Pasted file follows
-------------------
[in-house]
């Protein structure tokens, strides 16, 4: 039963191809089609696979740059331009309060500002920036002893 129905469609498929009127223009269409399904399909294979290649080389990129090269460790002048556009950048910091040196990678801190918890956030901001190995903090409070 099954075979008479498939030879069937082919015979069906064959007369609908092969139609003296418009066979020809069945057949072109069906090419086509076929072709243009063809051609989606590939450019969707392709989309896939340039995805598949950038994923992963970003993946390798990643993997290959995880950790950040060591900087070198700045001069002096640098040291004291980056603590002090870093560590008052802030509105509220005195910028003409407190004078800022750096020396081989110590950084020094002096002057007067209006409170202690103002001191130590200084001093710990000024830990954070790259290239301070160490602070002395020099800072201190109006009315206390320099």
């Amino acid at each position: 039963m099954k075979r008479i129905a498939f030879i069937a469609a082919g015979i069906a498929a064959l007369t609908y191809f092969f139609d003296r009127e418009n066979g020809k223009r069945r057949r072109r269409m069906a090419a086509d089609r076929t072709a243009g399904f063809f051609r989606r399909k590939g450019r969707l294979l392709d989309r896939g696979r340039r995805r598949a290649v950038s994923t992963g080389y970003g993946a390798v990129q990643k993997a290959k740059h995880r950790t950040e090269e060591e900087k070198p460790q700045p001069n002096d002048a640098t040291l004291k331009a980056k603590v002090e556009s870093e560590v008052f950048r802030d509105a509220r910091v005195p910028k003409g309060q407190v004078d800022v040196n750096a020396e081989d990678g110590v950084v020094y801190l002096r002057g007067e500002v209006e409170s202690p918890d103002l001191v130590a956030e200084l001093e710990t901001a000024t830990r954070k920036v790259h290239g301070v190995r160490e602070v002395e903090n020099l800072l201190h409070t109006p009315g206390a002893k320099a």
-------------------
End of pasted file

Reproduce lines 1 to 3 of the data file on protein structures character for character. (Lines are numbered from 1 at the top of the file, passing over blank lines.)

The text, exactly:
[in-house]
């Protein structure tokens, strides 16, 4: 039963191809089609696979740059331009309060500002920036002893 129905469609498929009127223009269409399904399909294979290649080389990129090269460790002048556009950048910091040196990678801190918890956030901001190995903090409070 099954075979008479498939030879069937082919015979069906064959007369609908092969139609003296418009066979020809069945057949072109069906090419086509076929072709243009063809051609989606590939450019969707392709989309896939340039995805598949950038994923992963970003993946390798990643993997290959995880950790950040060591900087070198700045001069002096640098040291004291980056603590002090870093560590008052802030509105509220005195910028003409407190004078800022750096020396081989110590950084020094002096002057007067209006409170202690103002001191130590200084001093710990000024830990954070790259290239301070160490602070002395020099800072201190109006009315206390320099």
């Amino acid at each position: 039963m099954k075979r008479i129905a498939f030879i069937a469609a082919g015979i069906a498929a064959l007369t609908y191809f092969f139609d003296r009127e418009n066979g020809k223009r069945r057949r072109r269409m069906a090419a086509d089609r076929t072709a243009g399904f063809f051609r989606r399909k590939g450019r969707l294979l392709d989309r896939g696979r340039r995805r598949a290649v950038s994923t992963g080389y970003g993946a390798v990129q990643k993997a290959k740059h995880r950790t950040e090269e060591e900087k070198p460790q700045p001069n002096d002048a640098t040291l004291k331009a980056k603590v002090e556009s870093e560590v008052f950048r802030d509105a509220r910091v005195p910028k003409g309060q407190v004078d800022v040196n750096a020396e081989d990678g110590v950084v020094y801190l002096r002057g007067e500002v209006e409170s202690p918890d103002l001191v130590a956030e200084l001093e710990t901001a000024t830990r954070k920036v790259h290239g301070v190995r160490e602070v002395e903090n020099l800072l201190h409070t109006p009315g206390a002893k320099a």